But did you know how powerful it can be when inspiration does come? Inspiration comes when you have done the hard work subconsciously in the background - you have thought about something, spoke to some people about something, read about something somewhere.
And then suddenly, in a swift swoop, you get an idea and you sit down and write coherently from top to bottom in a non-stop fashion for an hour until it's complete.
That's how it went for "Doing a PhD in an Area of your Passion and How to Get There" and frequently for me, articles related to finding a career and purpose in life. This also happened for "Remaining Employable while Unemployed: How to Avoid Hysteresis". This other one was prompted by the term "hysteresis" I came across in a reading for work and also by the example of my friend, Chris, who told me during a chat that he finds jobs without searching for them.
So let me tell you a little more about my latest article "Doing a PhD in an Area of your Passion and How to Get There". I have been in touch with my friend, Hari, who shared with me how she discovered her new PhD topic in Special Education. I was asking her how did she know she wanted to study that. I asked this perhaps a few weeks ago when I was quite lost myself.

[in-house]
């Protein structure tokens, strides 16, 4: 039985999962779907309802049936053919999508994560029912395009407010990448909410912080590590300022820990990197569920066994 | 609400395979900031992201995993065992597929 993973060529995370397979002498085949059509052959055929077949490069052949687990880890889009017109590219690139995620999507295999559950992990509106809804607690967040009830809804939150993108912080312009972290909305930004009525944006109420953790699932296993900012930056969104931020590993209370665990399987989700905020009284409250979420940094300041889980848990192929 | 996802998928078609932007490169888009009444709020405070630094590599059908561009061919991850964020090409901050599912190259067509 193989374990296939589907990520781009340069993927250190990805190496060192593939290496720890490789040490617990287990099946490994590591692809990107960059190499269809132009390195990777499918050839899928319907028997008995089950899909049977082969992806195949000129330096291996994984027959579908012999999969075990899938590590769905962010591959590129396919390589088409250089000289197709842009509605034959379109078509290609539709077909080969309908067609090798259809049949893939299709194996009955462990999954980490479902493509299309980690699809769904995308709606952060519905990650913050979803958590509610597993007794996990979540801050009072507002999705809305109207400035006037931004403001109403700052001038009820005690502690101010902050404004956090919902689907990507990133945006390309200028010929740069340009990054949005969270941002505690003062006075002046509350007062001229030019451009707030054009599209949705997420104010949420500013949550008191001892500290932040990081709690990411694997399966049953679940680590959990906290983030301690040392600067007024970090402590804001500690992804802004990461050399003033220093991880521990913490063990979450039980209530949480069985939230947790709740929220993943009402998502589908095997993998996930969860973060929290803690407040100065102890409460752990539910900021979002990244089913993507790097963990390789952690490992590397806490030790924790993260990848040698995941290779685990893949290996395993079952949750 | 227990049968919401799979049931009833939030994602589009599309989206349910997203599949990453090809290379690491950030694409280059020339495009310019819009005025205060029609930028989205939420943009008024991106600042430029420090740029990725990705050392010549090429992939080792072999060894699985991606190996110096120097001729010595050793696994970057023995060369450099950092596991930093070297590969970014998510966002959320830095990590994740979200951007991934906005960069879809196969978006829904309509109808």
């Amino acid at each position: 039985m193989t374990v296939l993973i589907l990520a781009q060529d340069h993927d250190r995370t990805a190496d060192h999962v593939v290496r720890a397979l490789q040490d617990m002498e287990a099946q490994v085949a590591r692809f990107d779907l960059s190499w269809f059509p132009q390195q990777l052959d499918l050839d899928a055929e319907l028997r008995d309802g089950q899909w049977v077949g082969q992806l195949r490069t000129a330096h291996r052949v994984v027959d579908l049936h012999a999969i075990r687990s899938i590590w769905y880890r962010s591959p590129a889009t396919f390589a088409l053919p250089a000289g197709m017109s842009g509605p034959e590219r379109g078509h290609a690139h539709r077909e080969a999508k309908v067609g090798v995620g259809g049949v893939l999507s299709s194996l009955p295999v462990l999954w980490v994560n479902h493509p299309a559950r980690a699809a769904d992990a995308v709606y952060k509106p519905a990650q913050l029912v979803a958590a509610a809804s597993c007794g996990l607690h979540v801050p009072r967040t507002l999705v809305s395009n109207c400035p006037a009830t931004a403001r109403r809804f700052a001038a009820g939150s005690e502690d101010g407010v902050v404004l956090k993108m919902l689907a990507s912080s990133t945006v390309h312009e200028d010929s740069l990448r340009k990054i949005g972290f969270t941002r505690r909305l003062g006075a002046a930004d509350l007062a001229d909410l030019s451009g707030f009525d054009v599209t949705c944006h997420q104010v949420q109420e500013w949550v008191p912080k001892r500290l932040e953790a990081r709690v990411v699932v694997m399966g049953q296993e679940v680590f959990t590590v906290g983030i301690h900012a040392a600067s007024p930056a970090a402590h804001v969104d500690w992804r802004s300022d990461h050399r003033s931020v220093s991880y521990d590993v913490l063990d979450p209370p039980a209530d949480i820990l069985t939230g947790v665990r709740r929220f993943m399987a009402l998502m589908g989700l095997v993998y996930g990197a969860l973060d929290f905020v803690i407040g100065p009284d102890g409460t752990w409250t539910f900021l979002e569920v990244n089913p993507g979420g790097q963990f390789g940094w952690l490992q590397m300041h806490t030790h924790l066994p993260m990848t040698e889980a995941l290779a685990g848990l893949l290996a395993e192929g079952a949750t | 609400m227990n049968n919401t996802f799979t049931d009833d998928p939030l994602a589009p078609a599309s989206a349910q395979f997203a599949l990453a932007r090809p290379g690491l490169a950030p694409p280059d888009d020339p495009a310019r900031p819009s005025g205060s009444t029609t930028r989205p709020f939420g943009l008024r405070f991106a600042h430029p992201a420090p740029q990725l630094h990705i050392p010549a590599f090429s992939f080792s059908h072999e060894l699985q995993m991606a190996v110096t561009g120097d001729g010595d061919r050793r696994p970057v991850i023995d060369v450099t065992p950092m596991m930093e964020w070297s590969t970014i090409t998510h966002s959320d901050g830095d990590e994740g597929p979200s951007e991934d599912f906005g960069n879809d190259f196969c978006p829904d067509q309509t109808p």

And then last Tuesday, I had an idea of writing an article about it because I felt that being lost about what to study and whether to do a PhD or not and if I wanted to, how do I go about it... These were all questions that I felt were not unique to myself and that others would ask as well. So why not I share a story of my friend who found answers to these questions? And perhaps by doing so enlighten not only myself but others as well?
I immediately texted her and asked if I could write about her and she provided me a more detailed account of her journey that I quoted in full in that article. And then I added an introduction to it and a conclusion to it to create a complete article that takes one through Hari's journey. I brought it to another level by suggesting that perhaps some of us really hate the PhD programme partly because we were studying an area of convenience, rather than passion. I also ran it through Grammarly to clarify my language.
And ta-da! It's ready! :D
So I have found myself a full-time job back here in Singapore since the 15th of June 2020. And while it pays my bills and I have good bosses, I still yearn to write every so often. It's like a part of my DNA. So I find pockets of time to write.
So here's an easy one I just did. It was easy because I converted a sharing I did into a blog post. So I already had my key five points and photographs selected and it was more of a conversion of speech into text and also rethinking some of my ideas.
Here is the article: 5 things you may not know about taking part in freediving depth competitions
I wrote it to demystify the freediving depth competitions. When we think of such competitions, we think of big names with big records. But did you know, we small names with no records can also participate in such competitions alongside these big names?